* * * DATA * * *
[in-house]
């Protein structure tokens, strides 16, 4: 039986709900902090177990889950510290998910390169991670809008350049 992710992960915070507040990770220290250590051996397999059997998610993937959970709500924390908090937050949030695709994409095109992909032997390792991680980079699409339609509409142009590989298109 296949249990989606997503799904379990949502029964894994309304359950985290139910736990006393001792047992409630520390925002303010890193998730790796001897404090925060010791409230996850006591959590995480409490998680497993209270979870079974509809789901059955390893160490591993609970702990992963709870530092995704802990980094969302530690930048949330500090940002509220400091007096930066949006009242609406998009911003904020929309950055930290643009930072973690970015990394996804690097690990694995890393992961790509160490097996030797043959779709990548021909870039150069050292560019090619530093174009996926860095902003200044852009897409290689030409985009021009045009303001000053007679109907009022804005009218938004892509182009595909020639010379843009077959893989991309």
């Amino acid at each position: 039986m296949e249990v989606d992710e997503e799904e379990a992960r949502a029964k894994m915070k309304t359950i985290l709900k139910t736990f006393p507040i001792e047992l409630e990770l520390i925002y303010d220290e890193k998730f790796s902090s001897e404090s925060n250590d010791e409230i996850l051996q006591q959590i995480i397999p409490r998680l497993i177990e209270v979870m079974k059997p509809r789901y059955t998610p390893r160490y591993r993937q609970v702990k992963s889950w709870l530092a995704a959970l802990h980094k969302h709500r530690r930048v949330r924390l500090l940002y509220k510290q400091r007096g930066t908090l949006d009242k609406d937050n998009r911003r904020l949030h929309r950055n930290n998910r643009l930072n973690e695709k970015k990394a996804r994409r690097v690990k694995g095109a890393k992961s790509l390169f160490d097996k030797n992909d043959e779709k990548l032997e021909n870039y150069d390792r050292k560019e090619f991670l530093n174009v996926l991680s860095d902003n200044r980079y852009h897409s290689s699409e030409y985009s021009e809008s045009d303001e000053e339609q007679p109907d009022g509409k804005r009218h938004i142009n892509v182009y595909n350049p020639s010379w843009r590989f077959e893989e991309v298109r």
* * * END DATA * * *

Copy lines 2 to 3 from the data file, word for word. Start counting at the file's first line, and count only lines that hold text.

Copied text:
């Protein structure tokens, strides 16, 4: 039986709900902090177990889950510290998910390169991670809008350049 992710992960915070507040990770220290250590051996397999059997998610993937959970709500924390908090937050949030695709994409095109992909032997390792991680980079699409339609509409142009590989298109 296949249990989606997503799904379990949502029964894994309304359950985290139910736990006393001792047992409630520390925002303010890193998730790796001897404090925060010791409230996850006591959590995480409490998680497993209270979870079974509809789901059955390893160490591993609970702990992963709870530092995704802990980094969302530690930048949330500090940002509220400091007096930066949006009242609406998009911003904020929309950055930290643009930072973690970015990394996804690097690990694995890393992961790509160490097996030797043959779709990548021909870039150069050292560019090619530093174009996926860095902003200044852009897409290689030409985009021009045009303001000053007679109907009022804005009218938004892509182009595909020639010379843009077959893989991309």
């Amino acid at each position: 039986m296949e249990v989606d992710e997503e799904e379990a992960r949502a029964k894994m915070k309304t359950i985290l709900k139910t736990f006393p507040i001792e047992l409630e990770l520390i925002y303010d220290e890193k998730f790796s902090s001897e404090s925060n250590d010791e409230i996850l051996q006591q959590i995480i397999p409490r998680l497993i177990e209270v979870m079974k059997p509809r789901y059955t998610p390893r160490y591993r993937q609970v702990k992963s889950w709870l530092a995704a959970l802990h980094k969302h709500r530690r930048v949330r924390l500090l940002y509220k510290q400091r007096g930066t908090l949006d009242k609406d937050n998009r911003r904020l949030h929309r950055n930290n998910r643009l930072n973690e695709k970015k990394a996804r994409r690097v690990k694995g095109a890393k992961s790509l390169f160490d097996k030797n992909d043959e779709k990548l032997e021909n870039y150069d390792r050292k560019e090619f991670l530093n174009v996926l991680s860095d902003n200044r980079y852009h897409s290689s699409e030409y985009s021009e809008s045009d303001e000053e339609q007679p109907d009022g509409k804005r009218h938004i142009n892509v182009y595909n350049p020639s010379w843009r590989f077959e893989e991309v298109r």